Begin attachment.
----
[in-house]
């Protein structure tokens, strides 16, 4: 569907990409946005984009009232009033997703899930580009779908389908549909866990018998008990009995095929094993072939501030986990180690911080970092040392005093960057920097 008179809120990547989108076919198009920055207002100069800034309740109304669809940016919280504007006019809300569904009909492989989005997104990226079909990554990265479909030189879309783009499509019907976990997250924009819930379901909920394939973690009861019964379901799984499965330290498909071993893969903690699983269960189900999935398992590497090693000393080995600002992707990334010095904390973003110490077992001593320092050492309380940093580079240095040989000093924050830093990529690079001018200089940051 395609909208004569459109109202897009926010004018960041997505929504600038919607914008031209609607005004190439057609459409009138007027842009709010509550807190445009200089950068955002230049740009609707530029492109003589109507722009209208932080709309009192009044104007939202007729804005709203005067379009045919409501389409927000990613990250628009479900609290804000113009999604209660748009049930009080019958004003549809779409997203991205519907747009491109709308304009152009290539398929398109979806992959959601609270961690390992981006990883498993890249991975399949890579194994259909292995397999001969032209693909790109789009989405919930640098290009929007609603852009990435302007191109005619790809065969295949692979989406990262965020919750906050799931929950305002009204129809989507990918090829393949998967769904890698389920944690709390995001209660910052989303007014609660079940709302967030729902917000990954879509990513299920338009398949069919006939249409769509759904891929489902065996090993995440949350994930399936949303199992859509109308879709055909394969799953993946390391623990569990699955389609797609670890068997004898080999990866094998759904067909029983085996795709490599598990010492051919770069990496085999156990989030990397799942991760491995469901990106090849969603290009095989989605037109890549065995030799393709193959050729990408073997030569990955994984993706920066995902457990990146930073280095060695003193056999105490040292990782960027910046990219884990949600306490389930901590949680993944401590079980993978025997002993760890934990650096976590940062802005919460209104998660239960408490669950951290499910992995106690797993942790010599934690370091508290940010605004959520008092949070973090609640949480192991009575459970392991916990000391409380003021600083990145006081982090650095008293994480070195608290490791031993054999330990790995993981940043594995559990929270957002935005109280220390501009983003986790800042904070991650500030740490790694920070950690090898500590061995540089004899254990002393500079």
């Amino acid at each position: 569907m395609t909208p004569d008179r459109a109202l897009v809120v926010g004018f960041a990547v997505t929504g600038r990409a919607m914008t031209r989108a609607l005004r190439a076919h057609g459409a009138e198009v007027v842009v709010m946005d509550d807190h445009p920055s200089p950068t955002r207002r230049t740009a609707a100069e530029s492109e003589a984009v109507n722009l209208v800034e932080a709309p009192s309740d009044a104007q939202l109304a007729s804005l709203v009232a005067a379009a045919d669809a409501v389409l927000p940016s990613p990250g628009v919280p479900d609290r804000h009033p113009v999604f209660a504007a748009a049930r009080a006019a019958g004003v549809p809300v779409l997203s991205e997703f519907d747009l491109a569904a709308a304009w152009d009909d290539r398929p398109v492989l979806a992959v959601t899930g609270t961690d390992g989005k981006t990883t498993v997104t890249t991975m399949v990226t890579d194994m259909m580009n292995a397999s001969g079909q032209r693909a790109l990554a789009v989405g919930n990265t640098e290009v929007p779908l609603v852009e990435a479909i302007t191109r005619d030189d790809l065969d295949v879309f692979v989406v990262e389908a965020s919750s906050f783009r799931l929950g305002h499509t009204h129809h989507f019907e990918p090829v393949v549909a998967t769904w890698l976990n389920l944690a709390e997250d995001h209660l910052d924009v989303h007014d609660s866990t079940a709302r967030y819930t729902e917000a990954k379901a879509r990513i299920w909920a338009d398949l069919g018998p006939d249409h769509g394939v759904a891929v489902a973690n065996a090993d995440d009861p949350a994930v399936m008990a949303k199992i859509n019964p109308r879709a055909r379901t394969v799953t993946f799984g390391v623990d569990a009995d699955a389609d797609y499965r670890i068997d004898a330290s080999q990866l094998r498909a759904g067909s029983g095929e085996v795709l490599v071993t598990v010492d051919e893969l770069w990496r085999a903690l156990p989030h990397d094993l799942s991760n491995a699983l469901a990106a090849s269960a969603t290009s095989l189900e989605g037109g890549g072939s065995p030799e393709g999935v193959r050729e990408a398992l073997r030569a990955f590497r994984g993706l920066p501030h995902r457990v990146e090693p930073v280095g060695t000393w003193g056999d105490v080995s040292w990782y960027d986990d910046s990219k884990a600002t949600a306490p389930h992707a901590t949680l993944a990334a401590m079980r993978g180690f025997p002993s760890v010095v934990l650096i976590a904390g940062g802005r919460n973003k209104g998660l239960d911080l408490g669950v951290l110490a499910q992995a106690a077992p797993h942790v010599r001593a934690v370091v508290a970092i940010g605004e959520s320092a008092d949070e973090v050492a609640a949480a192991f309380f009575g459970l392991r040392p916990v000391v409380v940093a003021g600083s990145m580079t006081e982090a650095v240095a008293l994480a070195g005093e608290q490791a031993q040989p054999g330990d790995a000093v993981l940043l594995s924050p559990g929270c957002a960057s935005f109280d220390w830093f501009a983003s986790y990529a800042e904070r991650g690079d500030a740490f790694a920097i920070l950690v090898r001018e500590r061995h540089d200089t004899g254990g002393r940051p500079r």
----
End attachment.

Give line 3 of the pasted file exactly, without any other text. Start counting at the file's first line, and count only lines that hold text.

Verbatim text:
């Amino acid at each position: 569907m395609t909208p004569d008179r459109a109202l897009v809120v926010g004018f960041a990547v997505t929504g600038r990409a919607m914008t031209r989108a609607l005004r190439a076919h057609g459409a009138e198009v007027v842009v709010m946005d509550d807190h445009p920055s200089p950068t955002r207002r230049t740009a609707a100069e530029s492109e003589a984009v109507n722009l209208v800034e932080a709309p009192s309740d009044a104007q939202l109304a007729s804005l709203v009232a005067a379009a045919d669809a409501v389409l927000p940016s990613p990250g628009v919280p479900d609290r804000h009033p113009v999604f209660a504007a748009a049930r009080a006019a019958g004003v549809p809300v779409l997203s991205e997703f519907d747009l491109a569904a709308a304009w152009d009909d290539r398929p398109v492989l979806a992959v959601t899930g609270t961690d390992g989005k981006t990883t498993v997104t890249t991975m399949v990226t890579d194994m259909m580009n292995a397999s001969g079909q032209r693909a790109l990554a789009v989405g919930n990265t640098e290009v929007p779908l609603v852009e990435a479909i302007t191109r005619d030189d790809l065969d295949v879309f692979v989406v990262e389908a965020s919750s906050f783009r799931l929950g305002h499509t009204h129809h989507f019907e990918p090829v393949v549909a998967t769904w890698l976990n389920l944690a709390e997250d995001h209660l910052d924009v989303h007014d609660s866990t079940a709302r967030y819930t729902e917000a990954k379901a879509r990513i299920w909920a338009d398949l069919g018998p006939d249409h769509g394939v759904a891929v489902a973690n065996a090993d995440d009861p949350a994930v399936m008990a949303k199992i859509n019964p109308r879709a055909r379901t394969v799953t993946f799984g390391v623990d569990a009995d699955a389609d797609y499965r670890i068997d004898a330290s080999q990866l094998r498909a759904g067909s029983g095929e085996v795709l490599v071993t598990v010492d051919e893969l770069w990496r085999a903690l156990p989030h990397d094993l799942s991760n491995a699983l469901a990106a090849s269960a969603t290009s095989l189900e989605g037109g890549g072939s065995p030799e393709g999935v193959r050729e990408a398992l073997r030569a990955f590497r994984g993706l920066p501030h995902r457990v990146e090693p930073v280095g060695t000393w003193g056999d105490v080995s040292w990782y960027d986990d910046s990219k884990a600002t949600a306490p389930h992707a901590t949680l993944a990334a401590m079980r993978g180690f025997p002993s760890v010095v934990l650096i976590a904390g940062g802005r919460n973003k209104g998660l239960d911080l408490g669950v951290l110490a499910q992995a106690a077992p797993h942790v010599r001593a934690v370091v508290a970092i940010g605004e959520s320092a008092d949070e973090v050492a609640a949480a192991f309380f009575g459970l392991r040392p916990v000391v409380v940093a003021g600083s990145m580079t006081e982090a650095v240095a008293l994480a070195g005093e608290q490791a031993q040989p054999g330990d790995a000093v993981l940043l594995s924050p559990g929270c957002a960057s935005f109280d220390w830093f501009a983003s986790y990529a800042e904070r991650g690079d500030a740490f790694a920097i920070l950690v090898r001018e500590r061995h540089d200089t004899g254990g002393r940051p500079r």